ReTurning to Thieves

So, now that we have our Universal Mechanic for all older D&D editions, where does that leave us regarding Thieves? I’ve written before on how I felt the RAW versions of their skills are nearly useless, and my house-rule solution to that, but at the time I was trying to stick to the bonus chart and a d20 resolution. But if we were to go rogue, ahem ahem, we could completely supplant that with our lovely Turning mechanic.

Compare the Thief’s level with the level of the dungeon/degree of difficulty and roll 2d6 modified by DEX, INT, or CHA modifiers depending on what skullduggery the Thief is up to. We can use the 1/2 HD Skeleton row for mundane situations such as trying pick a pocket of some schmo in the town square, or pick the lock on an ordinary building in town. For opposed checks, such as bamboozling an ordinary shop-keeper, we can include any WIS or INT modifier they might have against the target number. E.g. a 2d level Thief (Footpad) would ordinarily automatically succeed in passing a dud coin against a 0-level merchant, but if the merchant had a Wisdom bonus of +2 then the Thief would actually have to roll a 7 or better… though he might have his own attribute mods to add in.

I like this pretty well.

D&D and The Art of the Steal

So, I’ve been thinking again (as one does) about Thieves’ skills and bonuses in OD&D and B/X lines. I wrote about this before, in It Takes A Thief back in 2008. Nowadays, Original Edition Delta has a nice simplification of calculating them to eliminate the weirdness of the percentiles (that are almost always increments of 5% anyway) by just using the Thief’s level as a modifier on a Target 20 roll, but by design it sticks very close to the RAW chances of success. The problem, for me and my players at least, is those numbers are so low for everything except climbing that the thief shouldn’t bother trying them unless there’s nothing really riding on it or they’re almost to “name” level: you don’t hit 55% in anything except climb until level 7 in OSE(B/X) . That’s pretty much the opposite of how you want a thief to play. There is a school of thought that you should just drop the Thief as a class, and “if you want to be a Thief, steal something” but I’ve encountered a lot of players over the years whose favorite class is Thief, so there’s something about the archetype that speaks to them and I want to accommodate that.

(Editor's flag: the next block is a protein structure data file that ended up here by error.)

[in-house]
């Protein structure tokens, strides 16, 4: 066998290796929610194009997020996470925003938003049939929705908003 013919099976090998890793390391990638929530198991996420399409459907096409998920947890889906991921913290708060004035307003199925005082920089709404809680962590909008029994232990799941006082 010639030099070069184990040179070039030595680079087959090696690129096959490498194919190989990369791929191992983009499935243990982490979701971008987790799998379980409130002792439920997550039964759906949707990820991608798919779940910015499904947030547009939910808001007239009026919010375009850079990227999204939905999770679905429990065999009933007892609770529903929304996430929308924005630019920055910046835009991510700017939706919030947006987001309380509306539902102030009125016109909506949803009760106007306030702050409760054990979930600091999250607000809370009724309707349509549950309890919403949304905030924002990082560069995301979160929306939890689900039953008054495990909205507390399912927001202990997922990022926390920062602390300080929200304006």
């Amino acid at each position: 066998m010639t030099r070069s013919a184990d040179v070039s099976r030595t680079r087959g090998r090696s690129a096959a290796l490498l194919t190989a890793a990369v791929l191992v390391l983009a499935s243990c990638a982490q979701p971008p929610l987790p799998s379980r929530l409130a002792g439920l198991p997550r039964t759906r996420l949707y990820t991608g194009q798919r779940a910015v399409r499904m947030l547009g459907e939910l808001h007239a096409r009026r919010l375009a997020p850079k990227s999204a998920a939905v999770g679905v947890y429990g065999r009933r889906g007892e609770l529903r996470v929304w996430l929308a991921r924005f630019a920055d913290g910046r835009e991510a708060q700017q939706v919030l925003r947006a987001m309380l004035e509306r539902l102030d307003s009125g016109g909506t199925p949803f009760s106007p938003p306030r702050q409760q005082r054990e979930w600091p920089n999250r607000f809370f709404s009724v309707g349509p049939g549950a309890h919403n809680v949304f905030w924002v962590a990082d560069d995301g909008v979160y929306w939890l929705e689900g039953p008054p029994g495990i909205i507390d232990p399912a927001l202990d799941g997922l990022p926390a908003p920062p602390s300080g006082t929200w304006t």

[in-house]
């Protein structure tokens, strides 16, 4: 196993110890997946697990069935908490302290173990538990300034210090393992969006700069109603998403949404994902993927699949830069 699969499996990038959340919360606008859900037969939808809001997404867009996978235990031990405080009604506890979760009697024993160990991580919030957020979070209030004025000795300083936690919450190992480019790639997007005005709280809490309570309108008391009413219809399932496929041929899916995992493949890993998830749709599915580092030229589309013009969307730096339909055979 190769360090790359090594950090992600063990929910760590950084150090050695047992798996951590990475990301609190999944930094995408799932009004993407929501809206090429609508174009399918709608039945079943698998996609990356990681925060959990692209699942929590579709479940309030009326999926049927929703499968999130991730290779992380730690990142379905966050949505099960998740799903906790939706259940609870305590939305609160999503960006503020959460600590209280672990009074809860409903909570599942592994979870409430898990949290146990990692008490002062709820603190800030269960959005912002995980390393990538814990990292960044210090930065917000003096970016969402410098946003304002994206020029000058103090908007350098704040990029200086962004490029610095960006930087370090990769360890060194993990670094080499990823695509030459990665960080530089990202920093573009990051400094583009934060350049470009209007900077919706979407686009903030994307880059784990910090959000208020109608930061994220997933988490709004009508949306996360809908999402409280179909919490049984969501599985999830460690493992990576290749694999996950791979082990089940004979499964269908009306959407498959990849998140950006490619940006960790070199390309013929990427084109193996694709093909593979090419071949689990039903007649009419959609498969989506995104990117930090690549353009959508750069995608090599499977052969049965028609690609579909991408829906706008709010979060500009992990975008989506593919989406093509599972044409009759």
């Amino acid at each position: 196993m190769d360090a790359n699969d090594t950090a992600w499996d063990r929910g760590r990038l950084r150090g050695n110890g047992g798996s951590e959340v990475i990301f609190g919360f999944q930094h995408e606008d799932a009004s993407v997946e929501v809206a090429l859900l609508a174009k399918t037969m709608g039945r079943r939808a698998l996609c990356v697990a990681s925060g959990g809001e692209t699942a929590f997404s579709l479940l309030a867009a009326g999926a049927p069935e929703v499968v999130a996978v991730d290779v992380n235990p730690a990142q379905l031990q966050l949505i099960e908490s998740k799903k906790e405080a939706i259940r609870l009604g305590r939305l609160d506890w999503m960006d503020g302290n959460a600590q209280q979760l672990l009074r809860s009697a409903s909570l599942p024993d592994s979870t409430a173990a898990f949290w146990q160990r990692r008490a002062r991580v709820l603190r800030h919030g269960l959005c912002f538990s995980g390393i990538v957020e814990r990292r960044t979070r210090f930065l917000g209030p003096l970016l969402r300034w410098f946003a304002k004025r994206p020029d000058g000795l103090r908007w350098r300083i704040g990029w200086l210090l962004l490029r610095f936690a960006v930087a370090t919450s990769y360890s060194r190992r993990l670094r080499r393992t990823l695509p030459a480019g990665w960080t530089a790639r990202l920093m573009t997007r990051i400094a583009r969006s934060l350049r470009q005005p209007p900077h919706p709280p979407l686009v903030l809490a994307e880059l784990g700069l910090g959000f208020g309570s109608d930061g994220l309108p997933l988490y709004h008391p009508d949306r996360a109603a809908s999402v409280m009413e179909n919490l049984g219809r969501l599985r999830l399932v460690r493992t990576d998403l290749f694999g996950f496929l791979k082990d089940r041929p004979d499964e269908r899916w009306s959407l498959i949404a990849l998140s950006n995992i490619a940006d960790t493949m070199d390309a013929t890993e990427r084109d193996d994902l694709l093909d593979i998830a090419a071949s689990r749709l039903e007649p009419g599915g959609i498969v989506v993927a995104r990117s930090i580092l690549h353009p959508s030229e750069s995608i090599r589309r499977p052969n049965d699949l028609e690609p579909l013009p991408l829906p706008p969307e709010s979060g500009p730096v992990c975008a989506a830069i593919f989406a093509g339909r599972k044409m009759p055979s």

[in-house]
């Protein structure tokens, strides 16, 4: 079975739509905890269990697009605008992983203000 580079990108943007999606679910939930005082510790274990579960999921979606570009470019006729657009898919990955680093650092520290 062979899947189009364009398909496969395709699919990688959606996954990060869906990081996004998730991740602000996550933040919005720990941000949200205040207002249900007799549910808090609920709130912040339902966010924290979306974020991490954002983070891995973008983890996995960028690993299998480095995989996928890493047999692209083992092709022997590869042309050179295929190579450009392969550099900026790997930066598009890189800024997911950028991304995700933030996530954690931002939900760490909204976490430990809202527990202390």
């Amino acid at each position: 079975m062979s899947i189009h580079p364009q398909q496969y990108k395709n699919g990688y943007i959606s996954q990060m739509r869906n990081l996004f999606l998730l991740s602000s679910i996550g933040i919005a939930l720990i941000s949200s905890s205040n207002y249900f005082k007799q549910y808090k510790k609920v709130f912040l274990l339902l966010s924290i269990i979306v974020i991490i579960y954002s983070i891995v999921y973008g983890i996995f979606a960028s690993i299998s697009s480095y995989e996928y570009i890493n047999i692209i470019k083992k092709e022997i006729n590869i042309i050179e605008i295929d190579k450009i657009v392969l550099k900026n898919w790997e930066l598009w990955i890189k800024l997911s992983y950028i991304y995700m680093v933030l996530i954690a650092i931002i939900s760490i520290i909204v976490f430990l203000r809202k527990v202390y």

Using the interpretation that Thief skills are near-magical abilities (I think due to Philotomy: anyone can hide, but a Thief can hide in shadows) doesn’t really help. Even if you don’t mind the flavor of thieves with semi-mystical abilities, they’re still not going to do it with any degree of reliability until near the end of the campaign. Other adjustments such as allowing repeated tries or treating a miss as indicating success but after a delay, proportionate to how much you missed by kind of works for some things like picking a lock that it might be possible to attempt until you get it right… but for something like moving silently that’s no help at all, and still leaves it that you shouldn’t bother rolling unless it’s either desperate enough that you have nothing else useful you could try on your turn or you have no real pressure and the Referee should just give it to you and move on.

Taking a step back, how reliable should these skill be at first level? Well, how powerful are they? The answer is “not very.” A first level Fighter will hit an unarmored opponent about half the time (give or take about 5% depending on edition), and on the average that hit will kill a 1 HD foe. A first level Magic User can cast a spell (admittedly once a day) that can also on the average slay a 1 HD creature regardless of AC (Magic Missile) or put up to 2 dice worth of 1 HD creatures to sleep (or proportionately less up to a max of 4 HD creatures). And the first level Thief can… open a lock? Hide?